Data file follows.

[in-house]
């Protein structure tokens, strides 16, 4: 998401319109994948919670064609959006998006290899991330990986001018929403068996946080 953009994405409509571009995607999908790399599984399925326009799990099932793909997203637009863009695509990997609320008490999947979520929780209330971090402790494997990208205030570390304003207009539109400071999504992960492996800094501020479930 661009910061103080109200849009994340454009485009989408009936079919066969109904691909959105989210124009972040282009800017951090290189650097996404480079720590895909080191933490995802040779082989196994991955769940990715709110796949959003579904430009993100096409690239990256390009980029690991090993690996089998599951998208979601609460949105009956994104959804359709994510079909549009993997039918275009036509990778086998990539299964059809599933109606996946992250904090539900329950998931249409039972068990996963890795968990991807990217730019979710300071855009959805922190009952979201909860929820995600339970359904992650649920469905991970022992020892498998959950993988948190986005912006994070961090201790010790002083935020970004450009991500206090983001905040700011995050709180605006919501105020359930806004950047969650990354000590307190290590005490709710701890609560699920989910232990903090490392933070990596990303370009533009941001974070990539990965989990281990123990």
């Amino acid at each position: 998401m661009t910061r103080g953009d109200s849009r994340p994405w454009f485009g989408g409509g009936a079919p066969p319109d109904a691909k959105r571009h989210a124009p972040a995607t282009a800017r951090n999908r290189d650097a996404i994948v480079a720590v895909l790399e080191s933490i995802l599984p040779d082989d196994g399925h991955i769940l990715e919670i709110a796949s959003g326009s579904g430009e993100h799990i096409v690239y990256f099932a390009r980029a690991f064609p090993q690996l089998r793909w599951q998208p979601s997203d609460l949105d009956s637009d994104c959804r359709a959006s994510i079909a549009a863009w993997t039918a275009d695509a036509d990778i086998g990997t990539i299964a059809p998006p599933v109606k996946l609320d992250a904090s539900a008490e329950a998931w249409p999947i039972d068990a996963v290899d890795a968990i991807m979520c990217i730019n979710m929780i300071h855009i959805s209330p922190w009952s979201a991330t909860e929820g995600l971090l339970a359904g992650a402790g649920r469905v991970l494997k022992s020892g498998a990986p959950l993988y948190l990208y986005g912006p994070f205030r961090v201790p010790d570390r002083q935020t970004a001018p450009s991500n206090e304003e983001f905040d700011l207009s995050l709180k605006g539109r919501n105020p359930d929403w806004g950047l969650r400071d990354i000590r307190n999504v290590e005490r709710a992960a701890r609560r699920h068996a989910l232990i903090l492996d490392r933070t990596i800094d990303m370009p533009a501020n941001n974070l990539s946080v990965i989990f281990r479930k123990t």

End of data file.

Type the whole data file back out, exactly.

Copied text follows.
[in-house]
């Protein structure tokens, strides 16, 4: 998401319109994948919670064609959006998006290899991330990986001018929403068996946080 953009994405409509571009995607999908790399599984399925326009799990099932793909997203637009863009695509990997609320008490999947979520929780209330971090402790494997990208205030570390304003207009539109400071999504992960492996800094501020479930 661009910061103080109200849009994340454009485009989408009936079919066969109904691909959105989210124009972040282009800017951090290189650097996404480079720590895909080191933490995802040779082989196994991955769940990715709110796949959003579904430009993100096409690239990256390009980029690991090993690996089998599951998208979601609460949105009956994104959804359709994510079909549009993997039918275009036509990778086998990539299964059809599933109606996946992250904090539900329950998931249409039972068990996963890795968990991807990217730019979710300071855009959805922190009952979201909860929820995600339970359904992650649920469905991970022992020892498998959950993988948190986005912006994070961090201790010790002083935020970004450009991500206090983001905040700011995050709180605006919501105020359930806004950047969650990354000590307190290590005490709710701890609560699920989910232990903090490392933070990596990303370009533009941001974070990539990965989990281990123990």
């Amino acid at each position: 998401m661009t910061r103080g953009d109200s849009r994340p994405w454009f485009g989408g409509g009936a079919p066969p319109d109904a691909k959105r571009h989210a124009p972040a995607t282009a800017r951090n999908r290189d650097a996404i994948v480079a720590v895909l790399e080191s933490i995802l599984p040779d082989d196994g399925h991955i769940l990715e919670i709110a796949s959003g326009s579904g430009e993100h799990i096409v690239y990256f099932a390009r980029a690991f064609p090993q690996l089998r793909w599951q998208p979601s997203d609460l949105d009956s637009d994104c959804r359709a959006s994510i079909a549009a863009w993997t039918a275009d695509a036509d990778i086998g990997t990539i299964a059809p998006p599933v109606k996946l609320d992250a904090s539900a008490e329950a998931w249409p999947i039972d068990a996963v290899d890795a968990i991807m979520c990217i730019n979710m929780i300071h855009i959805s209330p922190w009952s979201a991330t909860e929820g995600l971090l339970a359904g992650a402790g649920r469905v991970l494997k022992s020892g498998a990986p959950l993988y948190l990208y986005g912006p994070f205030r961090v201790p010790d570390r002083q935020t970004a001018p450009s991500n206090e304003e983001f905040d700011l207009s995050l709180k605006g539109r919501n105020p359930d929403w806004g950047l969650r400071d990354i000590r307190n999504v290590e005490r709710a992960a701890r609560r699920h068996a989910l232990i903090l492996d490392r933070t990596i800094d990303m370009p533009a501020n941001n974070l990539s946080v990965i989990f281990r479930k123990t």